By Gabriel Romano
La Paz, Nov 10 (EFE).- Bolivia’s foreign policy has returned to the progressive path it had followed for more than a decade, with leftist President Luis Arce having restored various bilateral ties that had been severed by a right-wing interim administration.
The diplomatic moves have involved reversing the 2019 actions of former interim President Jeanine Añez’s administration, which had expelled Venezuelan and Cuban diplomats from Bolivia over alleged interference in the nation’s internal affairs and ordered the removal of Mexican and Spanish diplomatic officials for purportedly plotting to help a former interior minister flee the country.
Bolivia’s abrupt foreign policy shift under Añez came on the heels of the forced resignation of long-serving leftist President Evo Morales, who lost the support of the army amid protests over alleged election fraud and was forced to seek asylum in Mexico and later Argentina.
Morales, who decried his ouster as a coup, returned to Bolivia late last year after Arce was elected in a landslide.
Arce said in an address to Congress on Monday that Bolivian diplomacy had experienced one of its darkest hours under the interim administration, lamenting that a “dignified and sovereign” foreign policy had been discarded in favor of one aligned with the “United States superpower.”
In remarks to Efe, Diego Pary, an ex-foreign minister under Morales who is now Bolivia’s permanent representative to the United Nations, said 2021 has been a successful year for Bolivia because the Andean nation’s relations with key international allies have been restored.
Bolivia had been left isolated and needed to restore ties with Argentina, Spain, Mexico, Venezuela, Cuba, China and Russia, according to Pary, who said international projects that had been paralyzed have begun to be reactivated.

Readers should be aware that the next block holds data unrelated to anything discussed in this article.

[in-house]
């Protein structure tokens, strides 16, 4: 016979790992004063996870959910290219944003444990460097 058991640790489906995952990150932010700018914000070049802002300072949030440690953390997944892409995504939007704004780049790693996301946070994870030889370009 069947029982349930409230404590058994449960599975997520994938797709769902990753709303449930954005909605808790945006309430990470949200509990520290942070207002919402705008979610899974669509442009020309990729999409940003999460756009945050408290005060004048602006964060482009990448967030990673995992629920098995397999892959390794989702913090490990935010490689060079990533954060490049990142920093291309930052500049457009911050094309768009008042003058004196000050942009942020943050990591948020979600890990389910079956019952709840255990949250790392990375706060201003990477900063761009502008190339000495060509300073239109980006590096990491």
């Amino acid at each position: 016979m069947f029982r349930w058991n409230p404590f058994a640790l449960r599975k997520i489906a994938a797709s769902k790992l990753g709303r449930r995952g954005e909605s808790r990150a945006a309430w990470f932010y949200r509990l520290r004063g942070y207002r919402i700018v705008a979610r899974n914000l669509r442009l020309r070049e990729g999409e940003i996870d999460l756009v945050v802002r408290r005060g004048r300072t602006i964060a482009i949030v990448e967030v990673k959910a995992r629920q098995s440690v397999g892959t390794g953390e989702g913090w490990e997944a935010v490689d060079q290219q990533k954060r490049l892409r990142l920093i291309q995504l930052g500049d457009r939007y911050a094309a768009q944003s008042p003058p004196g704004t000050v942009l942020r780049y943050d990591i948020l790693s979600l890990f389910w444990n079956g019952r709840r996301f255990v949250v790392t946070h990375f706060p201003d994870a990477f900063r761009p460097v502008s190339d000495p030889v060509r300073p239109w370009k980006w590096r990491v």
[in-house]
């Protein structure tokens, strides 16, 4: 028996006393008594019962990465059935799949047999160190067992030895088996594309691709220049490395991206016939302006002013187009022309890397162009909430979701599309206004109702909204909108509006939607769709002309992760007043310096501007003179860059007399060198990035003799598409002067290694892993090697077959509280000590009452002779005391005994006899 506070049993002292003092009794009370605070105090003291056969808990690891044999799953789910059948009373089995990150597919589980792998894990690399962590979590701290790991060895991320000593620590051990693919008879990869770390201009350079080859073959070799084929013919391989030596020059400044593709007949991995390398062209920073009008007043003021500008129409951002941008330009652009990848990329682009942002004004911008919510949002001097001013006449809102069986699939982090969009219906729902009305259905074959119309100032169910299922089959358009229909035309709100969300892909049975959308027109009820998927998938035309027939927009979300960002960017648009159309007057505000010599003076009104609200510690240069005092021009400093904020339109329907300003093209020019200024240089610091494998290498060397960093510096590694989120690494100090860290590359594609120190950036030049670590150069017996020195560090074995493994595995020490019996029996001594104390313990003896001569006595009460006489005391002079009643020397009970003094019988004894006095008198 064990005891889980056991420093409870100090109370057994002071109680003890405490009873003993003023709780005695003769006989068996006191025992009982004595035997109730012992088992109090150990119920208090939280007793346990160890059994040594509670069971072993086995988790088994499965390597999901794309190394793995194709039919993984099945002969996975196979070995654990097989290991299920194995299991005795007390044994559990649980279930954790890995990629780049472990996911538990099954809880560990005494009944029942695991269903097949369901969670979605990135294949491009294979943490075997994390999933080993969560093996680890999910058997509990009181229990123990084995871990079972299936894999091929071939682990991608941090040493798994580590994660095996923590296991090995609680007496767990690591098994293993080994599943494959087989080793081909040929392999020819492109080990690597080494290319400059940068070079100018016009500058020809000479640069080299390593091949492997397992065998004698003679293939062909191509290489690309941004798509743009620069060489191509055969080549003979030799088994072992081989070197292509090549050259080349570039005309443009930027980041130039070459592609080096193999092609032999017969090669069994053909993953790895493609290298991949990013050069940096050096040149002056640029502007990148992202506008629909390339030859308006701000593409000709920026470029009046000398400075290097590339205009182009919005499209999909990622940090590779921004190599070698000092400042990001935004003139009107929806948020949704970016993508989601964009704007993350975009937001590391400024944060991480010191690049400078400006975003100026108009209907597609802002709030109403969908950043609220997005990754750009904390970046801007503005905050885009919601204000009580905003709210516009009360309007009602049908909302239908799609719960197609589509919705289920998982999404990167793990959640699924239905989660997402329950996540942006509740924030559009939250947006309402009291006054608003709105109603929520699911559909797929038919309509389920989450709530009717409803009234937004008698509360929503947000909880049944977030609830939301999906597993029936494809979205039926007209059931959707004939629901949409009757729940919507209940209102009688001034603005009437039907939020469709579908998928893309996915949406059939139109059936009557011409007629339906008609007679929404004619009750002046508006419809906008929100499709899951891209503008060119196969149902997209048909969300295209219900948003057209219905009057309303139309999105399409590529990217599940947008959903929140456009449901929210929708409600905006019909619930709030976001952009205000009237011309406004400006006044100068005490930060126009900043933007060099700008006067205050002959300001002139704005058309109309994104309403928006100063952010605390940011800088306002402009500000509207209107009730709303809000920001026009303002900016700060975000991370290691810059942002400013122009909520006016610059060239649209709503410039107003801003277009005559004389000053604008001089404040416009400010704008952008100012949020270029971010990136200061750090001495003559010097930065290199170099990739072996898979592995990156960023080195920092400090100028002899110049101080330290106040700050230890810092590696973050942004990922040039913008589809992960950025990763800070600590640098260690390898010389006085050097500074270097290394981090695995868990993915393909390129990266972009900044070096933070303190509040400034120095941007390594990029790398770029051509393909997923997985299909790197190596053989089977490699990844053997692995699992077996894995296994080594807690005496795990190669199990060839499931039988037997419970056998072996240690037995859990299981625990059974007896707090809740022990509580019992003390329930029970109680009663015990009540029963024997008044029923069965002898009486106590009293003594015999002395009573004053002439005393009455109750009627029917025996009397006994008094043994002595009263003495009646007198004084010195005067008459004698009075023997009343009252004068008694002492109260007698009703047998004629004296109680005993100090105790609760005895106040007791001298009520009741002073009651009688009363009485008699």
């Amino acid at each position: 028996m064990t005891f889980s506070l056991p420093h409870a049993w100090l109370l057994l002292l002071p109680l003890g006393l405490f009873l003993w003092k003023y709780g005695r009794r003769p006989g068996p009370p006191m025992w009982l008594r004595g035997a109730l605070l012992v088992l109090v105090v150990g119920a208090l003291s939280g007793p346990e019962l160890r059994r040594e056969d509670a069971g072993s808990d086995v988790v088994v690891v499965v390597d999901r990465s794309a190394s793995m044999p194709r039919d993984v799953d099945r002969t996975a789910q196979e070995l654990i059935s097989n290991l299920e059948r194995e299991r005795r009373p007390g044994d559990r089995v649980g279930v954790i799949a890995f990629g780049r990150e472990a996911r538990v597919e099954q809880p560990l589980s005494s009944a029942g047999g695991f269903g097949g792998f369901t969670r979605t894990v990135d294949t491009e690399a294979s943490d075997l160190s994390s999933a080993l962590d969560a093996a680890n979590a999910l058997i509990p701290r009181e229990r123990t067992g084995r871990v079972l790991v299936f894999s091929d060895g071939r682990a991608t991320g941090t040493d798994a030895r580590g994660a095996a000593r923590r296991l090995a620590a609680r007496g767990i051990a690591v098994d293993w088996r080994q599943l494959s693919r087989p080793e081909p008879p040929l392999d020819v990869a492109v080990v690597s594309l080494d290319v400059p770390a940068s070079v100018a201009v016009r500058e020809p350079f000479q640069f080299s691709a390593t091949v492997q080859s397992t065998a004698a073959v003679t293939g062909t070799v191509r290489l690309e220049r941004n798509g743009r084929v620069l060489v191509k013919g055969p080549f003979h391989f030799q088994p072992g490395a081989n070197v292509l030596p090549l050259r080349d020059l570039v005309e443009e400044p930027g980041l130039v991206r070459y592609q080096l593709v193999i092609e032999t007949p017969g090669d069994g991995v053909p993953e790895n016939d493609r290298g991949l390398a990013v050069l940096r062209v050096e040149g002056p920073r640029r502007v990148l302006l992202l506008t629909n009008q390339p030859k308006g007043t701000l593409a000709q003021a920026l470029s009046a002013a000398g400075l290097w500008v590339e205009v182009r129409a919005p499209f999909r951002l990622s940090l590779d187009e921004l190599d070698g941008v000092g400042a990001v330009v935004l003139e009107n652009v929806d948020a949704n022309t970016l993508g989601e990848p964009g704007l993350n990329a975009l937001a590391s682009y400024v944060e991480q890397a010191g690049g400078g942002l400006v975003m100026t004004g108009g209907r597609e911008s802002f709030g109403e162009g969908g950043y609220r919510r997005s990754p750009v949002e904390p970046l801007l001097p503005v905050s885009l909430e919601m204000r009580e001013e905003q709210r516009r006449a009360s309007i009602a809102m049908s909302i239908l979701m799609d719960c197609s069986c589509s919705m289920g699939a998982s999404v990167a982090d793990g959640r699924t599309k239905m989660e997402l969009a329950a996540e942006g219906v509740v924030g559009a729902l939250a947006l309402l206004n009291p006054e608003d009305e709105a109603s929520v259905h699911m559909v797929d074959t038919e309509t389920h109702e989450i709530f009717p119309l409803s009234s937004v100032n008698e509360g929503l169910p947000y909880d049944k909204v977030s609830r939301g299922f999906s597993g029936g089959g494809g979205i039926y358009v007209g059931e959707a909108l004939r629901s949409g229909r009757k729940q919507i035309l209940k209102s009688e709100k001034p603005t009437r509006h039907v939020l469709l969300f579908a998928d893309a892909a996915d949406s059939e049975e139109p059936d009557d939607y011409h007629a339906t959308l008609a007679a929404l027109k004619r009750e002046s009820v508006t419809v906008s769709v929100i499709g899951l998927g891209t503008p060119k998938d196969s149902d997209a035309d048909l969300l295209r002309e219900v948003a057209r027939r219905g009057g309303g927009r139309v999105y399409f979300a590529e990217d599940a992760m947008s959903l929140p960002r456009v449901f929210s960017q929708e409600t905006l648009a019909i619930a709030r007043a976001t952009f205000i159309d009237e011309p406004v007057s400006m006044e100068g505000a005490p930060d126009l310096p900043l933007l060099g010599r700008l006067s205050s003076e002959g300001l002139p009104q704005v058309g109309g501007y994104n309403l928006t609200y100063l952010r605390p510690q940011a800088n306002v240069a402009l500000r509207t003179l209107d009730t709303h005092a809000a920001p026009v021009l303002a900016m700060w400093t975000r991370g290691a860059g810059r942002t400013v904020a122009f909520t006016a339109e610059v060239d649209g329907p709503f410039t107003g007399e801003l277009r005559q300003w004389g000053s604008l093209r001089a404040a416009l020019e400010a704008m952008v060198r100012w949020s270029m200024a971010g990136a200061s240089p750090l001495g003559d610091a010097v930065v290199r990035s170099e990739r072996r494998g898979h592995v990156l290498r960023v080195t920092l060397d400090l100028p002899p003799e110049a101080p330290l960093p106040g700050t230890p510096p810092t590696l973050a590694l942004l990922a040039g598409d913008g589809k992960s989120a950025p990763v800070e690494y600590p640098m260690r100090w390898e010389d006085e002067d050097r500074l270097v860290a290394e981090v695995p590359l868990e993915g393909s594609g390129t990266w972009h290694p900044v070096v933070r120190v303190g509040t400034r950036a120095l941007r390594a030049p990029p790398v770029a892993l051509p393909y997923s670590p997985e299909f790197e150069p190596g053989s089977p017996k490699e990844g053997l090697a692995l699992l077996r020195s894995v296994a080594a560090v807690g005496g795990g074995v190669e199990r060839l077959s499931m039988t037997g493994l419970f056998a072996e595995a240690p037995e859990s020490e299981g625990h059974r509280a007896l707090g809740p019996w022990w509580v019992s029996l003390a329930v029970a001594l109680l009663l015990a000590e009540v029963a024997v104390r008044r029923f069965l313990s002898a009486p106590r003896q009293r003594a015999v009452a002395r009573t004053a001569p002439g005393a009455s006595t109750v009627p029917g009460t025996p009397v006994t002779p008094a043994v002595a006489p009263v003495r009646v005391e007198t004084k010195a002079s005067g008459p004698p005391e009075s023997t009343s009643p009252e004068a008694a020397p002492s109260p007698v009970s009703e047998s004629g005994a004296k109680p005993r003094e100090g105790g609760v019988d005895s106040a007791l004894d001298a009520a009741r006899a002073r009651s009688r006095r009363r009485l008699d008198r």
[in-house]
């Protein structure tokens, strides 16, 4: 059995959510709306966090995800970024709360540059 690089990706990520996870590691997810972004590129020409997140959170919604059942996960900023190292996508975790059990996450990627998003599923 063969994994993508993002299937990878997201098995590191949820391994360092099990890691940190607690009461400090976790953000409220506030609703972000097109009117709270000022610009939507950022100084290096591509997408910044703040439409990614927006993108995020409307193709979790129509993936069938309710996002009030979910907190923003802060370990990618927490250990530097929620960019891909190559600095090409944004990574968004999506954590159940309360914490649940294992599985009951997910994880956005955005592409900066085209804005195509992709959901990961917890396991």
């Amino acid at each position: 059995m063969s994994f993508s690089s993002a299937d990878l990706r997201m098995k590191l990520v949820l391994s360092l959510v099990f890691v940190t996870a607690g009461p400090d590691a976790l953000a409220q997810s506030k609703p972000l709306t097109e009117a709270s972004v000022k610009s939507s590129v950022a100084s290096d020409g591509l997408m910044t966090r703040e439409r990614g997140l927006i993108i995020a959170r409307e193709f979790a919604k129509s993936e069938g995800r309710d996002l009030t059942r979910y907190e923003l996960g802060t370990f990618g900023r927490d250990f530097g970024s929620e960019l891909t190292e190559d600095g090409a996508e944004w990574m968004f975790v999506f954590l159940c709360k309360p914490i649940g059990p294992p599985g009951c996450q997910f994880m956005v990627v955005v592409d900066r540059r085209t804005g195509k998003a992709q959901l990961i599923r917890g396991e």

Although the bilateral difficulties “were quickly resolved” through the diplomatic efforts of Arce, Bolivia’s Foreign Ministry and the country’s ambassadors, work in the multilateral ambit has been “more complicated,” Pary said.
“We’ve resumed our activity in the multilateral sphere,” he said, though adding it has not been easy to recover from a “political crisis centered on a coup” and that the country “does not have the same presence (it had) three or four years ago.”
Although he touted Bolivia’s move to rejoin the Bolivarian Alliance for the Peoples of Our America (ALBA), he said of the Andean nation’s membership in the Organization of American States that it is a “conflictive” relationship.
Pary was referring to that hemispheric body’s determination through a 2019 audit that there were serious irregularities in that year’s elections, when Morales was elected to a fourth term in office. Morales, who had ruled uninterruptedly since 2006, repeatedly insisted that he won outright and that the fraud accusations were part of an international conspiracy to oust him.
“Pary, who also has served as Bolivia’s ambassador to the OAS, said the secretary-general of that organization, Uruguay’s Luis Almagro, “has been one of the key players in the country’s democratic destabilization.”
After what he called the “recovery” of Bolivia’s international standing, Pary said one of the country’s challenges is to extend its presence to “all regions of the world.”
He added that it is essential for Bolivia that the Union of South American Nations, an intergovernmental organization that fell apart after the 2013 death of leftist Venezuelan President Hugo Chavez, be restored – or that an equivalent body be launched – to transcend political visions and governments.
A variation being spearheaded by Morales from Bolivia is Runasur (“runa” means person in Quechua, an indigenous language spoken in the Andes), a bloc comprising social movements that has an anti-capitalist, anti-neoliberal and anti-colonial identity. EFE